So what is a mainframe? The answer to that question might, at first glance, seem to be obvious to some of us who have worked with mainframe systems our entire career. But have you ever really tried to step back and think about the question? What if your Mother asked you what you do? Could you talk to her about mainframes in terms she would understand? After the discussion, would she know, at any level, how a mainframe is different than other types of computers when you were done? And would she have any idea what it is that you do all day?

Well, I was thinking about this very question, which prompted me to write this post. The first thing I did, of course, was to pose an Internet search on the term “mainframe” to see if that would help. What did I find?

The very first result was the dictionary definition shown here:

Mainframe definition

This is a not a bad starting point, especially the first definition. But it is not definitive IMHO because there are many “large, high speed computer(s)” that can support “numerous workstations or peripherals.” Arguably, Linux, Unix, and Windows servers possess all of these qualities.

The next result was the Wikipedia entry for “Mainframe computer,” which reads as follows:

“Mainframe computers (colloquially referred to as “big iron”) are computers used primarily by large organizations for critical applications, bulk data processing such as census, industry and consumer statistics, enterprise resource planning, and transaction processing…The term originally referred to the large cabinets called “main frames” that housed the central processing unit and main memory of early computers. Later, the term was used to distinguish high-end commercial machines from less powerful units. Most large-scale computer system architectures were established in the 1960s, but continue to evolve.”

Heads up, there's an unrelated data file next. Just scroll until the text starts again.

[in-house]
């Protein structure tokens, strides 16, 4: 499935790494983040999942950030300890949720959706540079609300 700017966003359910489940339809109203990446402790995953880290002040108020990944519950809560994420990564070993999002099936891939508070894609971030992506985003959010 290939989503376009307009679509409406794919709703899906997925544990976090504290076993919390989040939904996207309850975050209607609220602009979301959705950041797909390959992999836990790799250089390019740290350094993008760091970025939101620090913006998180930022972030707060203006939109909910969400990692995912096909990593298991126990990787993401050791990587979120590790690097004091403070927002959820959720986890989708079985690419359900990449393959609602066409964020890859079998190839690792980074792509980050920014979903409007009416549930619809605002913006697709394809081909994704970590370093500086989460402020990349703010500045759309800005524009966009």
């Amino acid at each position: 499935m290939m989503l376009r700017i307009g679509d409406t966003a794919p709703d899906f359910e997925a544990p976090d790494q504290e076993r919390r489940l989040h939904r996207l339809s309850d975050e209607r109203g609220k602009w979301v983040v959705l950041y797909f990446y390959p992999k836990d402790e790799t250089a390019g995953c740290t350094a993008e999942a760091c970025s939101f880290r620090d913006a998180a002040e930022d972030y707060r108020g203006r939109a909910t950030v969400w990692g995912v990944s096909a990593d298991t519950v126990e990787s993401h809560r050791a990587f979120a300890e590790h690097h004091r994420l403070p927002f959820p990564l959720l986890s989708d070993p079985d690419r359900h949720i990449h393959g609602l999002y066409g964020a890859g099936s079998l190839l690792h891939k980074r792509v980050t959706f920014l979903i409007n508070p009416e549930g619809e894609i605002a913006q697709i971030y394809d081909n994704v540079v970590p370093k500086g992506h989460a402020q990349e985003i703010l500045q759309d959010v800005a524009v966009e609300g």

Hmmm… I think that is a bit better, but I’m not sure my Mom would nod her head and say that she understood it. I like that it tackles the use cases (at a high level) and even helps to clarify the second dictionary definition above. But this is not really what I was looking for.
The next entry in my search results was a series of mainframe photos and images. I spent a few moments looking at those (for old times’ sake) but came away from that experience a bit frustrated. There were a lot of old pictures showing tape drives, card punches and printers spewing green bar reports. Sure, those are mainframes… historically. And I’m glad those pictures are archived “out there” for posterity. But if I search on laptop I’m not going to get a picture of this old Osborne 1:

I know, because I tried it. I had to specifically search for the old laptop to get that picture! But search for mainframe and you get historical pictures (even older than that Compaq) instead of the beautiful, sleek IBM z13 that is the current state of the art in the mainframe world. Here is a z13…

OK, what was next on my search results? It was the TechTarget WhatIs definition for mainframe shown below:

It starts off similarly to the earlier definitions, but I like this one better. It offers up a point of comparison against other computers, namely that a mainframe is “used for large-scale computing purposes that require greater availability and security than a smaller-scale machine can offer.”